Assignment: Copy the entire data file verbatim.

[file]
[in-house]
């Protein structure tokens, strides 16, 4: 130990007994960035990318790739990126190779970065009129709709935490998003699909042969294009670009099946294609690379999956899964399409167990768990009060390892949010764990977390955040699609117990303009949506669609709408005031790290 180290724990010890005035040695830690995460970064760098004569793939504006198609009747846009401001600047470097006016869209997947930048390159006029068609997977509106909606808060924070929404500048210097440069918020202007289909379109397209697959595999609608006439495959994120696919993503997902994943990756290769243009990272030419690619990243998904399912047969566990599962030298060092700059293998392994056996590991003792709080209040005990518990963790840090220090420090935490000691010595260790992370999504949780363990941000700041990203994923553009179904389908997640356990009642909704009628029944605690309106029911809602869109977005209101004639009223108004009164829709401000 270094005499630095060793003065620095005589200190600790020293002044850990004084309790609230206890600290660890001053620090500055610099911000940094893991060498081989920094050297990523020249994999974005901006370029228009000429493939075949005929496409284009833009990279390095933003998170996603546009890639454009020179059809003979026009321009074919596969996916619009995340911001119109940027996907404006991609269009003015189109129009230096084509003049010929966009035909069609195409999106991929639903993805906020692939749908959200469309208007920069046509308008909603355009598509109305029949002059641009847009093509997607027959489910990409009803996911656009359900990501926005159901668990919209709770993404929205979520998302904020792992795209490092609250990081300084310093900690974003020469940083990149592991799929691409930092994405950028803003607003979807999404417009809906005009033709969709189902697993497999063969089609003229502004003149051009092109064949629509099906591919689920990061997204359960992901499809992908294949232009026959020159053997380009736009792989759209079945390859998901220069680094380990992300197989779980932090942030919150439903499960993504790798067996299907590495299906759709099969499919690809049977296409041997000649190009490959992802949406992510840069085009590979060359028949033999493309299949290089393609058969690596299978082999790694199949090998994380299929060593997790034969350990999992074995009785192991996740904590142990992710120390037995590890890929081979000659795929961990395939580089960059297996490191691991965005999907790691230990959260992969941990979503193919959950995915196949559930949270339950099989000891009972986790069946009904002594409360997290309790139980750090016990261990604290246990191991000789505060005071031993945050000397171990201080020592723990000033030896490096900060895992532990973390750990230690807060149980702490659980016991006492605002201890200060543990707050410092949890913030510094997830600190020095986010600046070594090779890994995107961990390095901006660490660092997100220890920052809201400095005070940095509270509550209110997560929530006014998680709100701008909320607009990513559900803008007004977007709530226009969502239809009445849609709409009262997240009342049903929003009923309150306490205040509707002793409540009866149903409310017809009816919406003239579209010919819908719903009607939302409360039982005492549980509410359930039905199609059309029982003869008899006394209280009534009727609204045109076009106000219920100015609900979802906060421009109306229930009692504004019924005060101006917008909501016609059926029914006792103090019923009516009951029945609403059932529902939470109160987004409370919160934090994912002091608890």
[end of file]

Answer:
[in-house]
């Protein structure tokens, strides 16, 4: 130990007994960035990318790739990126190779970065009129709709935490998003699909042969294009670009099946294609690379999956899964399409167990768990009060390892949010764990977390955040699609117990303009949506669609709408005031790290 180290724990010890005035040695830690995460970064760098004569793939504006198609009747846009401001600047470097006016869209997947930048390159006029068609997977509106909606808060924070929404500048210097440069918020202007289909379109397209697959595999609608006439495959994120696919993503997902994943990756290769243009990272030419690619990243998904399912047969566990599962030298060092700059293998392994056996590991003792709080209040005990518990963790840090220090420090935490000691010595260790992370999504949780363990941000700041990203994923553009179904389908997640356990009642909704009628029944605690309106029911809602869109977005209101004639009223108004009164829709401000 270094005499630095060793003065620095005589200190600790020293002044850990004084309790609230206890600290660890001053620090500055610099911000940094893991060498081989920094050297990523020249994999974005901006370029228009000429493939075949005929496409284009833009990279390095933003998170996603546009890639454009020179059809003979026009321009074919596969996916619009995340911001119109940027996907404006991609269009003015189109129009230096084509003049010929966009035909069609195409999106991929639903993805906020692939749908959200469309208007920069046509308008909603355009598509109305029949002059641009847009093509997607027959489910990409009803996911656009359900990501926005159901668990919209709770993404929205979520998302904020792992795209490092609250990081300084310093900690974003020469940083990149592991799929691409930092994405950028803003607003979807999404417009809906005009033709969709189902697993497999063969089609003229502004003149051009092109064949629509099906591919689920990061997204359960992901499809992908294949232009026959020159053997380009736009792989759209079945390859998901220069680094380990992300197989779980932090942030919150439903499960993504790798067996299907590495299906759709099969499919690809049977296409041997000649190009490959992802949406992510840069085009590979060359028949033999493309299949290089393609058969690596299978082999790694199949090998994380299929060593997790034969350990999992074995009785192991996740904590142990992710120390037995590890890929081979000659795929961990395939580089960059297996490191691991965005999907790691230990959260992969941990979503193919959950995915196949559930949270339950099989000891009972986790069946009904002594409360997290309790139980750090016990261990604290246990191991000789505060005071031993945050000397171990201080020592723990000033030896490096900060895992532990973390750990230690807060149980702490659980016991006492605002201890200060543990707050410092949890913030510094997830600190020095986010600046070594090779890994995107961990390095901006660490660092997100220890920052809201400095005070940095509270509550209110997560929530006014998680709100701008909320607009990513559900803008007004977007709530226009969502239809009445849609709409009262997240009342049903929003009923309150306490205040509707002793409540009866149903409310017809009816919406003239579209010919819908719903009607939302409360039982005492549980509410359930039905199609059309029982003869008899006394209280009534009727609204045109076009106000219920100015609900979802906060421009109306229930009692504004019924005060101006917008909501016609059926029914006792103090019923009516009951029945609403059932529902939470109160987004409370919160934090994912002091608890």